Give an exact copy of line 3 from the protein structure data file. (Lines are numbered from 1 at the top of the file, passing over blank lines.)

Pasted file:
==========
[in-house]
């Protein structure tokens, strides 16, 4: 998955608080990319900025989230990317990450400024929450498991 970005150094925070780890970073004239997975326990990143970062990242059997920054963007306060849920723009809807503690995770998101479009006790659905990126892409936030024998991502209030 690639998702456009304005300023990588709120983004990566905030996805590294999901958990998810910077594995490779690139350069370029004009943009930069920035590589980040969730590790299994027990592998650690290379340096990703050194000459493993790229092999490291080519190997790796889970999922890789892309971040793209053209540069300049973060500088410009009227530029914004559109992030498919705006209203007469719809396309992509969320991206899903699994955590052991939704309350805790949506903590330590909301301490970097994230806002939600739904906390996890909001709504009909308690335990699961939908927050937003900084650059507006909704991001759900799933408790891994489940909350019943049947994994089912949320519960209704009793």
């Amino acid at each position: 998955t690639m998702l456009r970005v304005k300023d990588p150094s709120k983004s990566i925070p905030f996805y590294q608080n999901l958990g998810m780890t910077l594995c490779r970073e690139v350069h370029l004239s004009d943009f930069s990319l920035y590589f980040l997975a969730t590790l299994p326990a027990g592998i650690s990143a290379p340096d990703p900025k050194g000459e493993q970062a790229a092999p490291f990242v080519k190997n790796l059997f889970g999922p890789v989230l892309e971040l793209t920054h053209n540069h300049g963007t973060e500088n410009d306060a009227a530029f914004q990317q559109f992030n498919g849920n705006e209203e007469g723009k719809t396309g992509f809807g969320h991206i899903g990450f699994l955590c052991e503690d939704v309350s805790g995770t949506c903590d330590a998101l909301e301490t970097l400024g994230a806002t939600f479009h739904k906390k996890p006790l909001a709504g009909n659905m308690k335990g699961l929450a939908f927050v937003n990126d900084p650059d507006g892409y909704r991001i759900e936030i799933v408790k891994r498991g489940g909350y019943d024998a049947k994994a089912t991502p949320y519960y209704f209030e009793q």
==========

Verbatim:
């Amino acid at each position: 998955t690639m998702l456009r970005v304005k300023d990588p150094s709120k983004s990566i925070p905030f996805y590294q608080n999901l958990g998810m780890t910077l594995c490779r970073e690139v350069h370029l004239s004009d943009f930069s990319l920035y590589f980040l997975a969730t590790l299994p326990a027990g592998i650690s990143a290379p340096d990703p900025k050194g000459e493993q970062a790229a092999p490291f990242v080519k190997n790796l059997f889970g999922p890789v989230l892309e971040l793209t920054h053209n540069h300049g963007t973060e500088n410009d306060a009227a530029f914004q990317q559109f992030n498919g849920n705006e209203e007469g723009k719809t396309g992509f809807g969320h991206i899903g990450f699994l955590c052991e503690d939704v309350s805790g995770t949506c903590d330590a998101l909301e301490t970097l400024g994230a806002t939600f479009h739904k906390k996890p006790l909001a709504g009909n659905m308690k335990g699961l929450a939908f927050v937003n990126d900084p650059d507006g892409y909704r991001i759900e936030i799933v408790k891994r498991g489940g909350y019943d024998a049947k994994a089912t991502p949320y519960y209704f209030e009793q």